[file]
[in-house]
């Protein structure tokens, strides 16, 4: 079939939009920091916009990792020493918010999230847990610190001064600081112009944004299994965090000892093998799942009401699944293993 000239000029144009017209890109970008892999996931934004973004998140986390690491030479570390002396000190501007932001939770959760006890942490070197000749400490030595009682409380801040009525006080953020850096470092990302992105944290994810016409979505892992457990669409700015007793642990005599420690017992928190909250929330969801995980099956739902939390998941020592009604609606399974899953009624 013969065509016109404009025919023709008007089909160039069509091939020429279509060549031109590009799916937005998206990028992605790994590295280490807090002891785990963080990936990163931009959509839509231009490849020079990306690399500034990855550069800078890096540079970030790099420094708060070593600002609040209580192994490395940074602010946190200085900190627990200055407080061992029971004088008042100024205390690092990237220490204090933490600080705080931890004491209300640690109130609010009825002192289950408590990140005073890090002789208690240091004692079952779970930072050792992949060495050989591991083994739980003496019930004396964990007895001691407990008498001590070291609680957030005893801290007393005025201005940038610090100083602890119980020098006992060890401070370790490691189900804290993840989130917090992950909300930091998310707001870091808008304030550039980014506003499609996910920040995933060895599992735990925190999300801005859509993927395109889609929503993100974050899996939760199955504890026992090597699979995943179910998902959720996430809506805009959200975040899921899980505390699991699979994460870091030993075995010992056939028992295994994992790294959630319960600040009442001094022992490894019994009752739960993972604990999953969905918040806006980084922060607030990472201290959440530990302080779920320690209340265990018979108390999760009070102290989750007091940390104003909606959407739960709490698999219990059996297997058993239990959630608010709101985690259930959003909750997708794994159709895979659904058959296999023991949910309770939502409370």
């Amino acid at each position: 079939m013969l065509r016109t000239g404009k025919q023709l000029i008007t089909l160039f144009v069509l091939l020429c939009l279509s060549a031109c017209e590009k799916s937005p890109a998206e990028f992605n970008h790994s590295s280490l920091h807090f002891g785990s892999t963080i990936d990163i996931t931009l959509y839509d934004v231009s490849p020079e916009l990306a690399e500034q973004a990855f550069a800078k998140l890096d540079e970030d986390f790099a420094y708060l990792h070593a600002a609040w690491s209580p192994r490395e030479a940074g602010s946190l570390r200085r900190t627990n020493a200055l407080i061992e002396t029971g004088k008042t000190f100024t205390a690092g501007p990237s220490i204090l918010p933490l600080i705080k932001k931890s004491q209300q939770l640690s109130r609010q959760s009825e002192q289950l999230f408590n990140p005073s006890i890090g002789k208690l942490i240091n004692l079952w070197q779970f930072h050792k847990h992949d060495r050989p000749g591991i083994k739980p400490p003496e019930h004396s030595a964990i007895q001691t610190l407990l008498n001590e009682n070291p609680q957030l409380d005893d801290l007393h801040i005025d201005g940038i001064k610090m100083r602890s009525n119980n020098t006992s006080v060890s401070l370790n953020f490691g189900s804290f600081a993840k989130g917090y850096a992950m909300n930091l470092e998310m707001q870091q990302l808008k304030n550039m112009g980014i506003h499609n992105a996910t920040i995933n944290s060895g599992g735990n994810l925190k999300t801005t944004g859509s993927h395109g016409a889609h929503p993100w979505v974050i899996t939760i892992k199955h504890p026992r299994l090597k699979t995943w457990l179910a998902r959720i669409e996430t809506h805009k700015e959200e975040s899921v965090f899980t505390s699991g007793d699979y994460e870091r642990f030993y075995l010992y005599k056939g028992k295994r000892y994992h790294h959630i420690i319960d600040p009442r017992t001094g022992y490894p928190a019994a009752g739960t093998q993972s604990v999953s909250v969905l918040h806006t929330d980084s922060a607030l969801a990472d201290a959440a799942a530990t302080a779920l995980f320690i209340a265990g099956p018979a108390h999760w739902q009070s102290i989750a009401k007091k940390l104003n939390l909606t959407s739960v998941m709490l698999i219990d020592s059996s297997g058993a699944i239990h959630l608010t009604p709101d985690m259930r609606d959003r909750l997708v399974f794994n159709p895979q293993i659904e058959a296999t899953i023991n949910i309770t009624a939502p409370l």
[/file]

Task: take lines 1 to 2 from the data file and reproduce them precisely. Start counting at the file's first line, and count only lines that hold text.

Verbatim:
[in-house]
């Protein structure tokens, strides 16, 4: 079939939009920091916009990792020493918010999230847990610190001064600081112009944004299994965090000892093998799942009401699944293993 000239000029144009017209890109970008892999996931934004973004998140986390690491030479570390002396000190501007932001939770959760006890942490070197000749400490030595009682409380801040009525006080953020850096470092990302992105944290994810016409979505892992457990669409700015007793642990005599420690017992928190909250929330969801995980099956739902939390998941020592009604609606399974899953009624 013969065509016109404009025919023709008007089909160039069509091939020429279509060549031109590009799916937005998206990028992605790994590295280490807090002891785990963080990936990163931009959509839509231009490849020079990306690399500034990855550069800078890096540079970030790099420094708060070593600002609040209580192994490395940074602010946190200085900190627990200055407080061992029971004088008042100024205390690092990237220490204090933490600080705080931890004491209300640690109130609010009825002192289950408590990140005073890090002789208690240091004692079952779970930072050792992949060495050989591991083994739980003496019930004396964990007895001691407990008498001590070291609680957030005893801290007393005025201005940038610090100083602890119980020098006992060890401070370790490691189900804290993840989130917090992950909300930091998310707001870091808008304030550039980014506003499609996910920040995933060895599992735990925190999300801005859509993927395109889609929503993100974050899996939760199955504890026992090597699979995943179910998902959720996430809506805009959200975040899921899980505390699991699979994460870091030993075995010992056939028992295994994992790294959630319960600040009442001094022992490894019994009752739960993972604990999953969905918040806006980084922060607030990472201290959440530990302080779920320690209340265990018979108390999760009070102290989750007091940390104003909606959407739960709490698999219990059996297997058993239990959630608010709101985690259930959003909750997708794994159709895979659904058959296999023991949910309770939502409370």